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  • Open Access

Congenital adrenal hyperplasia with cholestatic jaundice: a case report

  • 1,
  • 1,
  • 1,
  • 1,
  • 1 and
  • 1
International Journal of Pediatric Endocrinology20152015 (Suppl 1) :P55

https://doi.org/10.1186/1687-9856-2015-S1-P55

  • Published:

Keywords

  • Hepatitis
  • Cortisol
  • Family History
  • Birth Weight
  • Bilirubin

Congenital adrenal hyperplasia (CAH) describes a group of autosomal recessive disorders, each of which involves a deficiency of an enzyme involved in the synthesis of cortisol, aldosterone, or both. Classic CAH is rare, about 1 case per 16,000 population. However CAH with cholestatic jaundice is extremely rare.

A 23 days old boy presented with vomiting, persistent jaundice. He was born at term, and his birth weight was 3 kg. In family history, no liver or endocrine disease was reported.

On examination, his weight was 3 kg; his height was 51 cm; jaundice, hyperpigmentation, dehydration, no hepatomegaly. Strength of his pennis was 3 cm; 2 testis were in the scrostum with volume of 1 ml.

Investigation showed : electrolyte imbalance Na+ 110 mmol/l, K+ 7.3 mmol/l, Cl- 80mmol/l, 17 OHP 111 ng/ml, Testosteron 36.36 nmol/l, cholestatic jaundice : total bilirubin 114.6 mcmol/l, direct bilirubin 75.5 mcmol/l,GOT 40 UI/l, GPT 25UI/l, GGT 142.76 UI/l. The markers for viral hepatitis were negative. Abdominal ultrasound was normal.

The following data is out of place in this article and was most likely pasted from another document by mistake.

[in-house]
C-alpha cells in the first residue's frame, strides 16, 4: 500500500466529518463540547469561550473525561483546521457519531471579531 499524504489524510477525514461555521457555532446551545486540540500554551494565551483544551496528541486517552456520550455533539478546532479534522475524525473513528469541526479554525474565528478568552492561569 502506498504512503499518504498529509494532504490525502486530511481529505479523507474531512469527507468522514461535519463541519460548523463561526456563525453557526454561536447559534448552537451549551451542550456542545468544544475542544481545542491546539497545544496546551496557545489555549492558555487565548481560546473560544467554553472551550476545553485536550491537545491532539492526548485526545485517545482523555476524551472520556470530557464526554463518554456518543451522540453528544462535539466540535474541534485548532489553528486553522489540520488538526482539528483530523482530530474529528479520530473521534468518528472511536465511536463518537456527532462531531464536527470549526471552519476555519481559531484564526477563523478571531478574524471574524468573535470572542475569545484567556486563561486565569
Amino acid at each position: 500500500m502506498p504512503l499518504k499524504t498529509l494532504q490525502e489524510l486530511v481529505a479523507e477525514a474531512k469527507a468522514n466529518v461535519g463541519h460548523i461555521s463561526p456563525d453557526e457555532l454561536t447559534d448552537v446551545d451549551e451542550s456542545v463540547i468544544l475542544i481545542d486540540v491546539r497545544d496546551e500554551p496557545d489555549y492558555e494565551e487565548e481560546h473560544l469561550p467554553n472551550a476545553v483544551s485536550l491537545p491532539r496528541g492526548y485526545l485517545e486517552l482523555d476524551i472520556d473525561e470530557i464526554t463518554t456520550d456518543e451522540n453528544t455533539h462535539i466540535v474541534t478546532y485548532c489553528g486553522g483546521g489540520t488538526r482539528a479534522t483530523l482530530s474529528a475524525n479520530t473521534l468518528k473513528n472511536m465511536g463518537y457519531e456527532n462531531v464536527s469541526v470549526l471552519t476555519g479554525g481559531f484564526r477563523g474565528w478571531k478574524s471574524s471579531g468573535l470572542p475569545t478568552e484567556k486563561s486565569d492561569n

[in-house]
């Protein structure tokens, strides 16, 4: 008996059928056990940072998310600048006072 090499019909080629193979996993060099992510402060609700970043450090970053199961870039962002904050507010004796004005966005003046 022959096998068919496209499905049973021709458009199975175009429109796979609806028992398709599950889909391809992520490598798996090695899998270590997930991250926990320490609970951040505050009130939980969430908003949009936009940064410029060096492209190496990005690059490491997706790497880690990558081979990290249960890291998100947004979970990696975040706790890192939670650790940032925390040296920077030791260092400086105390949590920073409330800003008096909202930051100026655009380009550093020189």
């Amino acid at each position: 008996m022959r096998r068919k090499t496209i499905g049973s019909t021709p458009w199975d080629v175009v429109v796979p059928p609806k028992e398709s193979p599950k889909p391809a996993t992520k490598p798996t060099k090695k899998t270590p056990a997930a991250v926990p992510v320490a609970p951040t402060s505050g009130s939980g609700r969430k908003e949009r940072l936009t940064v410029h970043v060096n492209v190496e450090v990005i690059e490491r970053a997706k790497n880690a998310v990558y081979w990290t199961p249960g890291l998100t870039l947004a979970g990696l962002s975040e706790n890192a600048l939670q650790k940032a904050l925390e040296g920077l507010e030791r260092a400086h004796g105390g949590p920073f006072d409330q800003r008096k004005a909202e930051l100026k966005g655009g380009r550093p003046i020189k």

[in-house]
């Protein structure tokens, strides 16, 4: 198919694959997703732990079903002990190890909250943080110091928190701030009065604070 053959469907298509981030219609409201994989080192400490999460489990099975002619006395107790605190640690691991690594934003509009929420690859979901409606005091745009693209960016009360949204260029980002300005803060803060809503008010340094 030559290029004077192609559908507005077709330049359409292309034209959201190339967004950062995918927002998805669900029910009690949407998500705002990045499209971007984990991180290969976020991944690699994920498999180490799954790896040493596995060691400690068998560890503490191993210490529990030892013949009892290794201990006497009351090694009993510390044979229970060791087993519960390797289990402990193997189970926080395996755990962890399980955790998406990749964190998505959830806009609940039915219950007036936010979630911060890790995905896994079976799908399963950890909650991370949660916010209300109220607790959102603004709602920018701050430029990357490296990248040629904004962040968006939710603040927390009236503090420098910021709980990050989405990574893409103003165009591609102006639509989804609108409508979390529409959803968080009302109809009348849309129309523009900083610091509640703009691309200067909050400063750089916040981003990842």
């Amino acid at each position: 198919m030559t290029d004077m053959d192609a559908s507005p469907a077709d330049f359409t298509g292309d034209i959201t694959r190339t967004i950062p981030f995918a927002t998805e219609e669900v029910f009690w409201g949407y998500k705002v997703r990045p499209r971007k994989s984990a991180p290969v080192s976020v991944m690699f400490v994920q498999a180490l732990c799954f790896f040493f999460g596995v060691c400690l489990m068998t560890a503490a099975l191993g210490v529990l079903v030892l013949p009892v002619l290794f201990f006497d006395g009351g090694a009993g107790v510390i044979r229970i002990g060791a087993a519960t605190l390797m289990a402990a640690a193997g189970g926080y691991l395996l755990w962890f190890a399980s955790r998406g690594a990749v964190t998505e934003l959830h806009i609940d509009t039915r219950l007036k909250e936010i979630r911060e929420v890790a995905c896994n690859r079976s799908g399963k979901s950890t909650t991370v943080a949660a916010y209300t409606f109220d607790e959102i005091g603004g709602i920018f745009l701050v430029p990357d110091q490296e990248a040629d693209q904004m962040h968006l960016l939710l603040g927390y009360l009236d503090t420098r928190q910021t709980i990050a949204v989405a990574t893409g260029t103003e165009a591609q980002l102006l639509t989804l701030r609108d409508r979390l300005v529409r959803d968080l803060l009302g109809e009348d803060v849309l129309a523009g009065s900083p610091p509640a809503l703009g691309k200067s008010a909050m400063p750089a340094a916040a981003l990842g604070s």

He was diagnosed of CAH and treated with hydrocortisone and fludrocortisone. After 1 month of treatment, jaundice disappears and electrolyte is normalized

Written informed consent was obtained from the patient for publication of this Case report (and any accompanying images). A copy of the written consent is available for review by the Editor-in-Chief of this journal.

Authors’ Affiliations

(1)
National Hospital of Pediatrics, Hanoi, Vietnam

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